ArtForum Critic's Picks 2015
A perfectly sculpted, slightly larger-than-life-sized head of yellow salted butter with the exact face of the artist, including eyebrows, lashes and her hair's part carved precisely down a yellowed scalp is what greeted visitors at the opening of As Above So Below Zero Zero Zero. Butterface (2015) is Mira's exact, oleaginous likeness, eyes serenely closed with a slight smile, served up with various loaves of artisanal bread and knives, encouraging viewers to partake. The piece blurs artist and viewer, as visitors literally consume her, while problematizing art's easy consumption. Popular culture's misogynyst reference to the fuckability of women ("but her face"), questions of race, and the performativity of decomposing things–– all this plays about the piece in tides of swelling, conflicted possibility.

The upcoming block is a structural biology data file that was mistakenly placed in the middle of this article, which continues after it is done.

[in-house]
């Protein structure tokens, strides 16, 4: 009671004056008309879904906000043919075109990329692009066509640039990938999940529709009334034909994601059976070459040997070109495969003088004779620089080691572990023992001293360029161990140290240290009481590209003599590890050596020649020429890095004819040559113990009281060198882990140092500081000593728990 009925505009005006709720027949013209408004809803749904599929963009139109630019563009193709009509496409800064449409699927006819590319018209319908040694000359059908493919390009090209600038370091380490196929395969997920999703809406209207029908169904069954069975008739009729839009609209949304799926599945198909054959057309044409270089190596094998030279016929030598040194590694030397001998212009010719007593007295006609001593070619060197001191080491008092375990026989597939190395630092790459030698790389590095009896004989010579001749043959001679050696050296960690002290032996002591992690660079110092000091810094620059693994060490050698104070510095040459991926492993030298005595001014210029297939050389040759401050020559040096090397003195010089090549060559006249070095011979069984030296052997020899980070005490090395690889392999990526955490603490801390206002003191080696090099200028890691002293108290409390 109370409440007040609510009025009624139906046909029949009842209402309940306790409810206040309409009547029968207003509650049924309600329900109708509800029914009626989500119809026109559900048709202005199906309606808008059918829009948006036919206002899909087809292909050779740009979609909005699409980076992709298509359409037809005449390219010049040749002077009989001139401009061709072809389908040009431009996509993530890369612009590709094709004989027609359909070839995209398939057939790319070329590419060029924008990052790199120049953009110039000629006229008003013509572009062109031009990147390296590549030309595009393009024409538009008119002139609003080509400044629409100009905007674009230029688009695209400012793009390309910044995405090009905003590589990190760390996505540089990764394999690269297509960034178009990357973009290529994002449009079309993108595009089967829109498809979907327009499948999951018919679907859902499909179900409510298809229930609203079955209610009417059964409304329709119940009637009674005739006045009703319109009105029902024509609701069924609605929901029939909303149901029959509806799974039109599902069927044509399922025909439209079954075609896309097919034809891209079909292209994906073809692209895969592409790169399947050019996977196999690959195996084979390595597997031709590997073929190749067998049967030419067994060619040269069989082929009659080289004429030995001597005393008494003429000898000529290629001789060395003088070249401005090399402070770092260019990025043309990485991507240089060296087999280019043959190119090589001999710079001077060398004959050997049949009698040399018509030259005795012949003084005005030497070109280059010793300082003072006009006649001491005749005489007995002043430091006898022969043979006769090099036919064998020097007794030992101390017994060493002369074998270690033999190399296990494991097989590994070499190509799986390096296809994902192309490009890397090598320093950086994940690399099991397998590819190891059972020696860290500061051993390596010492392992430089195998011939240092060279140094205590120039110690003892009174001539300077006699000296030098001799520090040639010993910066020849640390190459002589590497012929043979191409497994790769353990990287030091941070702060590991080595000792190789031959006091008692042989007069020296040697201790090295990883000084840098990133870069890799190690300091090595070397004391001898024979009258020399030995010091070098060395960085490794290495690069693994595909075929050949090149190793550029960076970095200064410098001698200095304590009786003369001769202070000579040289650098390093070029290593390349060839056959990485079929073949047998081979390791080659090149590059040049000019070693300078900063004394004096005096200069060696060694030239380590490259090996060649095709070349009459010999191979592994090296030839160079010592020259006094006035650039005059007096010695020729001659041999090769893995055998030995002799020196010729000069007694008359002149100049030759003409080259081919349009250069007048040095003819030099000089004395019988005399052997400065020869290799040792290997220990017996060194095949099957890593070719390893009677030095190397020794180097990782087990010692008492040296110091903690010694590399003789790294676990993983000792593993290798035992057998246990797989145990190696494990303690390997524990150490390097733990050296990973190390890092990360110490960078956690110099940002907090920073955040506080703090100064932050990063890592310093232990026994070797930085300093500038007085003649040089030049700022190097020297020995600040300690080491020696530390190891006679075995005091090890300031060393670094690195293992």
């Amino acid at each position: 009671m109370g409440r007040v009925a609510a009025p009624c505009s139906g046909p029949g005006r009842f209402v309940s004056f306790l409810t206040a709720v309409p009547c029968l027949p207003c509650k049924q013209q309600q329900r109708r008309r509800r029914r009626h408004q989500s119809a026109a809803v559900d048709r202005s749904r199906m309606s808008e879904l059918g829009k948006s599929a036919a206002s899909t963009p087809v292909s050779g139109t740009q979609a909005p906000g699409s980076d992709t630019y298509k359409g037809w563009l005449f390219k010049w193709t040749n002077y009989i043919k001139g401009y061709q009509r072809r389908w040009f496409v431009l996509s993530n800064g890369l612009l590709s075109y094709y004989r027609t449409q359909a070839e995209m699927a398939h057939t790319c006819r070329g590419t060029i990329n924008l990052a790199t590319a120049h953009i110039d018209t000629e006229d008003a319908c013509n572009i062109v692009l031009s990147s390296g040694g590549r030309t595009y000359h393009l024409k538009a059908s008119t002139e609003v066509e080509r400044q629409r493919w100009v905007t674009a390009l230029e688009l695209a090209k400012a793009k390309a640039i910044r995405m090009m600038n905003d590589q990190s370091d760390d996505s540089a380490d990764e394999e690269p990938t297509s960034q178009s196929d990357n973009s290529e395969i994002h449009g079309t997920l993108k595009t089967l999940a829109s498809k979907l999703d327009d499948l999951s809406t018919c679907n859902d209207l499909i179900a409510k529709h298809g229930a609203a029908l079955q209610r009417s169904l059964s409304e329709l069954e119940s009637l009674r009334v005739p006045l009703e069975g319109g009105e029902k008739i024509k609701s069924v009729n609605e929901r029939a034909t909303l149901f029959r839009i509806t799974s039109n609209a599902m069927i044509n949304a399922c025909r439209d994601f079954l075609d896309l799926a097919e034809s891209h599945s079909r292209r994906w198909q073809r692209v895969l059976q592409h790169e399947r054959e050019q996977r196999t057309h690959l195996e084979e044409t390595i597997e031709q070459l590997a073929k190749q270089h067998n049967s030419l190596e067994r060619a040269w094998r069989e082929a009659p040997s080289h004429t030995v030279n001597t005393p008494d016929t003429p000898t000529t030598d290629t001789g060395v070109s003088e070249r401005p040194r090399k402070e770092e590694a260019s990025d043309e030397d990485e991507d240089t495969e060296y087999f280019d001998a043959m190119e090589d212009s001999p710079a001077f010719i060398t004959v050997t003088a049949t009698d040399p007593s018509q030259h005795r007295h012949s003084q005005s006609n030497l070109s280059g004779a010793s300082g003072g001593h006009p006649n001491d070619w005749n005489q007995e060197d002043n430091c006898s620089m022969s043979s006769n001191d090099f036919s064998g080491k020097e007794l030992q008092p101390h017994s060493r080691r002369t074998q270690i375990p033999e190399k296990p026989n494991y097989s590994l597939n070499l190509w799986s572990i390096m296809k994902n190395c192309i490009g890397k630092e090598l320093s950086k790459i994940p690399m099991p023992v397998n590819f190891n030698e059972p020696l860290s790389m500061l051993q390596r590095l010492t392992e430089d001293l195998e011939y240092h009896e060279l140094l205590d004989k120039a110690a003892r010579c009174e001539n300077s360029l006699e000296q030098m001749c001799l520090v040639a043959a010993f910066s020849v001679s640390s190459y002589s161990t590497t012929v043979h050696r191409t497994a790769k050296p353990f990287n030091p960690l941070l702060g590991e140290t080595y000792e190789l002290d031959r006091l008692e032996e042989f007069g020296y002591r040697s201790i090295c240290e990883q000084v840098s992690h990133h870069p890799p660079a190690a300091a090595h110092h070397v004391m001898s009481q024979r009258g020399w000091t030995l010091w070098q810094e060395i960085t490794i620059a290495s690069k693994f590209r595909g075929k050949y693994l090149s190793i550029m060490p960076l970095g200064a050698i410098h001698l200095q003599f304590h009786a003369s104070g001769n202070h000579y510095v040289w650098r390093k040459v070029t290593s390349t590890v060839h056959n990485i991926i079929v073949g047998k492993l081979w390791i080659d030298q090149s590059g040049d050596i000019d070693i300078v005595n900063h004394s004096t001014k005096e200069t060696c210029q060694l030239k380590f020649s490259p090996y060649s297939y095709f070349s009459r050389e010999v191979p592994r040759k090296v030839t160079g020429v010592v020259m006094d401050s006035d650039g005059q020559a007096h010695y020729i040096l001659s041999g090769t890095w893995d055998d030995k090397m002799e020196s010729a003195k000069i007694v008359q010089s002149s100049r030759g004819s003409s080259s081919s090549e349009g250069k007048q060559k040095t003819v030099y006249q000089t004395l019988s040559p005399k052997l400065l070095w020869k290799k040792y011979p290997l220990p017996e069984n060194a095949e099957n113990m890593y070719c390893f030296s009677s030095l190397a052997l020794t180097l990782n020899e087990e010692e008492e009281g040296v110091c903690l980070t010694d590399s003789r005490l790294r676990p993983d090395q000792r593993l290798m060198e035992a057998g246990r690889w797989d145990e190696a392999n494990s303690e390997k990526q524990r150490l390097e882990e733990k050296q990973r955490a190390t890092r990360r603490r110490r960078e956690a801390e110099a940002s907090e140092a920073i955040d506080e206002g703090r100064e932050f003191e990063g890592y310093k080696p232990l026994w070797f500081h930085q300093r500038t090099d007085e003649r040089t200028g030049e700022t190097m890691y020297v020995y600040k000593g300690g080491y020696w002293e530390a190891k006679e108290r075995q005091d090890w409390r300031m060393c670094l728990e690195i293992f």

Mira's practice radically multiplies meaning to both resist and critique conventional forms of narrative, the stories they make possible, and those that insist on telling them. Her video, A Woman is Not A Woman (2015), threads together elements as seemingly disparate as the silence of the little mermaid, the beheading of a mermaid statue, women divers of Korea's Jeju province, and a mother's advice on maintaining firm facial skin, opening out links between them that disturb as much as they connect. Frames interrupt and obstruct other frames, numbers fall in and out of sequence, what we see diverges constantly from what we hear, and Google fails to translate but instead produces poetics. This is Mira's world of pleasure and proliferation: the deliberate dismantling of conventional signs and their elements that makes space for meanings and beings that remain yet to come.